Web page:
But a deeper concern is that we are not factoring our human activities into the picture. Humans are animals, even if rational animals. Animals disturb ecosystems in numerous ways in their search for livelihood, generally to the benefit of the ecosystems so disturbed. Undisturbed ecosystems tend to decline in diversity and productivity. If we don't find rows in nature, neither do we find beaver dams, beehives, bird nests, ant mounds, buffalo wallows, or termite nests; not until something builds them, that is! Beavers are a particularly good case. They would starve or be eaten by predators in an 'undisturbed' forest. So to suit their needs, they cut down groves of trees, and dam streams to create ponds and marshes. They dig canals to float tree branches to the dam, and divert streams into new channels, managing and converting huge areas of valley bottom. Some dams can grow to enormous sizes; the largest stretches for half a mile. This modification radically changes the species composition of the area. Pre-existing trees die as they are flooded, creating snags, and wetland plants move in. The swift flowing, relatively deep stream becomes a pond, spreading out to become shallower, warmer and higher in nutrients. Grazing animals are another good example. Their grazing and trampling tends to destroy woody plants and strengthen grass and forbs. The rapid nutrient cycling caused by grazing increases the rooting depth and carbon capture of grasslands, making them more resilient over time. Prairie dog towns once stretched for miles, creating a huge network of tunnels and disturbed ground, in effect "tilling" the prairie.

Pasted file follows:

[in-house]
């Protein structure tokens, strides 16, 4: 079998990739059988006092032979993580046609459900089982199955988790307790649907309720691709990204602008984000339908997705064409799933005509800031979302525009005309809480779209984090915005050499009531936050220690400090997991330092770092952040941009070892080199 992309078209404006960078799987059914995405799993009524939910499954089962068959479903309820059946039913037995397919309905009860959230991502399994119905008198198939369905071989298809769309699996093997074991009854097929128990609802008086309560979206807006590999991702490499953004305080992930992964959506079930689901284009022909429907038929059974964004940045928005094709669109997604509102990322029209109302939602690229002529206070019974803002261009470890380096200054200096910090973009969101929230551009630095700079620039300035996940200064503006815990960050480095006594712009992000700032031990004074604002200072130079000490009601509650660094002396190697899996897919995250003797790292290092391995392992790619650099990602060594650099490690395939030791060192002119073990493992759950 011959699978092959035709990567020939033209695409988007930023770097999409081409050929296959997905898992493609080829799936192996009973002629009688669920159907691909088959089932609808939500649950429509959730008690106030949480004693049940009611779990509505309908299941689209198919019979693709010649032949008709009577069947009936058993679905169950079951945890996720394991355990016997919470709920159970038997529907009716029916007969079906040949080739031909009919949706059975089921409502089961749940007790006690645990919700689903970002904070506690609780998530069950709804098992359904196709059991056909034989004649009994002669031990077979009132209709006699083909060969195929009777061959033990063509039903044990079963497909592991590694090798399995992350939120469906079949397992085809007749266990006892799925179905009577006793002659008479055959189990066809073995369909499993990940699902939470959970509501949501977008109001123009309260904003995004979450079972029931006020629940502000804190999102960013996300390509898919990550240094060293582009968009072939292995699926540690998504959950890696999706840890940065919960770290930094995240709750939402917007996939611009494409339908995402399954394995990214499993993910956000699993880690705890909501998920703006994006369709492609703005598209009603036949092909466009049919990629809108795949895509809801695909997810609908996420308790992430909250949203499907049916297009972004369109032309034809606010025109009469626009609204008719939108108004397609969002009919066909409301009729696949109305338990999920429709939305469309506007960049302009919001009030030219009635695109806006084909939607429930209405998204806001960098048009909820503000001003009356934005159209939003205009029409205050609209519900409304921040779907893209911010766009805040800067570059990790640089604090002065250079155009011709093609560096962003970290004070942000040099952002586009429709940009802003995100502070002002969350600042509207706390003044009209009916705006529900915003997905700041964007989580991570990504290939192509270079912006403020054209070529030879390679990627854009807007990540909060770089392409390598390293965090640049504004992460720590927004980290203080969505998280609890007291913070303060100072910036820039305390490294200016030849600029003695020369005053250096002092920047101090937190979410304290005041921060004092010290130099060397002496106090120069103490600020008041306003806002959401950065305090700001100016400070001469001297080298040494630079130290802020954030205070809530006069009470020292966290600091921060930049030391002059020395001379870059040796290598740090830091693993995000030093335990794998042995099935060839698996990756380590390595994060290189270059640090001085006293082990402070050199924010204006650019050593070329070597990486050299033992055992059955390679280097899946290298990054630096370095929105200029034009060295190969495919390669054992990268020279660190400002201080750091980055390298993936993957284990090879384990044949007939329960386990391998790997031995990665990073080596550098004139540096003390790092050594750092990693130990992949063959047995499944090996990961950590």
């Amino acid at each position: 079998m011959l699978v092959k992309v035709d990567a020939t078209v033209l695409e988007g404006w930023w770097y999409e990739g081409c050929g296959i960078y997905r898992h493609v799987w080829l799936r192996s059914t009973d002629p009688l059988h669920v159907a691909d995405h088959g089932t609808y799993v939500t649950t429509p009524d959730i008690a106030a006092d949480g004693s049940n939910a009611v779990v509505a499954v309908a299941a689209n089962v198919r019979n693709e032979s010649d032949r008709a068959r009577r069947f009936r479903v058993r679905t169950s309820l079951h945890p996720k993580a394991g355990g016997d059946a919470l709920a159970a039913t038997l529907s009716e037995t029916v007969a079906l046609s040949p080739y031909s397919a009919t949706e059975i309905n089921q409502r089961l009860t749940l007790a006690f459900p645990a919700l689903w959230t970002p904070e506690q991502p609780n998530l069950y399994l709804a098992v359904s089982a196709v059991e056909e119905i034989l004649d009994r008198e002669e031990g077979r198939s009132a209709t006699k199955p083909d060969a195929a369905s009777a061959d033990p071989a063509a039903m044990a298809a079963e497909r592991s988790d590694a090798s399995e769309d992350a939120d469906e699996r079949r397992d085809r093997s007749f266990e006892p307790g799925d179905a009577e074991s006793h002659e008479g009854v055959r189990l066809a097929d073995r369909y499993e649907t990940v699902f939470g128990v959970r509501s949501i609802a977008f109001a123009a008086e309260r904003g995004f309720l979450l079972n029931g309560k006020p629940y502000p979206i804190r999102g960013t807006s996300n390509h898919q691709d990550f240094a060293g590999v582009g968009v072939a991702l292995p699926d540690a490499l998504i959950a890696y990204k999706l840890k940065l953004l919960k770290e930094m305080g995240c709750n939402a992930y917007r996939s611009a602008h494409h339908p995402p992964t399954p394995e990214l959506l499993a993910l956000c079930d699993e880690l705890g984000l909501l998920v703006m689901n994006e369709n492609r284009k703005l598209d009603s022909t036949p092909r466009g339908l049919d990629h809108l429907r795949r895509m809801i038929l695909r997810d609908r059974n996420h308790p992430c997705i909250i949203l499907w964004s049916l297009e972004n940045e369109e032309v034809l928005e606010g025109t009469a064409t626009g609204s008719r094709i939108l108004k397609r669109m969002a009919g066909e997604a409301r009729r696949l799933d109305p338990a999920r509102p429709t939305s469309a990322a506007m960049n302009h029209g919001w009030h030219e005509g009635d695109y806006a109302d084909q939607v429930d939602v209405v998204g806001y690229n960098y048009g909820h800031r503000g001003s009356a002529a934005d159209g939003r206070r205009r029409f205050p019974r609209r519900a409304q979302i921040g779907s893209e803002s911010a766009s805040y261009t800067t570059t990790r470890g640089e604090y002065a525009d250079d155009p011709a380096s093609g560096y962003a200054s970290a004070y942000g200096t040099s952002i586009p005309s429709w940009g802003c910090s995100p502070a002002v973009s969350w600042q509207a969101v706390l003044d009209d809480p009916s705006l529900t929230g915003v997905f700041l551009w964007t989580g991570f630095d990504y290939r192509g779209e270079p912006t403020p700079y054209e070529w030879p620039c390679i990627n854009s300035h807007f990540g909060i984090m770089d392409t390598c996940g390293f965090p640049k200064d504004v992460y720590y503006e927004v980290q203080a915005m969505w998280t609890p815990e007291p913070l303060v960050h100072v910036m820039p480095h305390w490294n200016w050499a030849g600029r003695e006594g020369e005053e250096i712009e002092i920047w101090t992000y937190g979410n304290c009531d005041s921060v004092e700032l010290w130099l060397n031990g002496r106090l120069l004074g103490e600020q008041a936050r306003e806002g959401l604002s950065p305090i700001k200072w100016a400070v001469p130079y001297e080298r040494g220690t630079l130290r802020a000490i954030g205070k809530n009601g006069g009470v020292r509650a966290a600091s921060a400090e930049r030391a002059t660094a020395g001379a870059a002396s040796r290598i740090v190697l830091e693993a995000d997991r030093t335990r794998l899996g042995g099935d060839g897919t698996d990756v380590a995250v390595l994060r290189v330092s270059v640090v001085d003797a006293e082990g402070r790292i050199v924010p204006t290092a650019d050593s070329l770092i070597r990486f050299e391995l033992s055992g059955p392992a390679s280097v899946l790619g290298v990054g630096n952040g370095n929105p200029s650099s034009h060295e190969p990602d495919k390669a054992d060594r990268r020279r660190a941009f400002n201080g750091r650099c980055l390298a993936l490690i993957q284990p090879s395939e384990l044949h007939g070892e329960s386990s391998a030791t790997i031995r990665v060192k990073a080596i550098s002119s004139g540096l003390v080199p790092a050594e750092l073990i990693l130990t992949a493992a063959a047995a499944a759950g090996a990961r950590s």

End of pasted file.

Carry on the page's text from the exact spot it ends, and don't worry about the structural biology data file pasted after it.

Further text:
Fire is a unique case. It is important for many ecosystems, effecting plant structure, nutrient cycles, and species composition. And humans have a special relationship with fire; we are the only animals that start and maintain fires. Native peoples around the world have tended to use fire to modify the landscapes around them; post colonization, these landscapes have often changed, becoming both less useful and less healthy.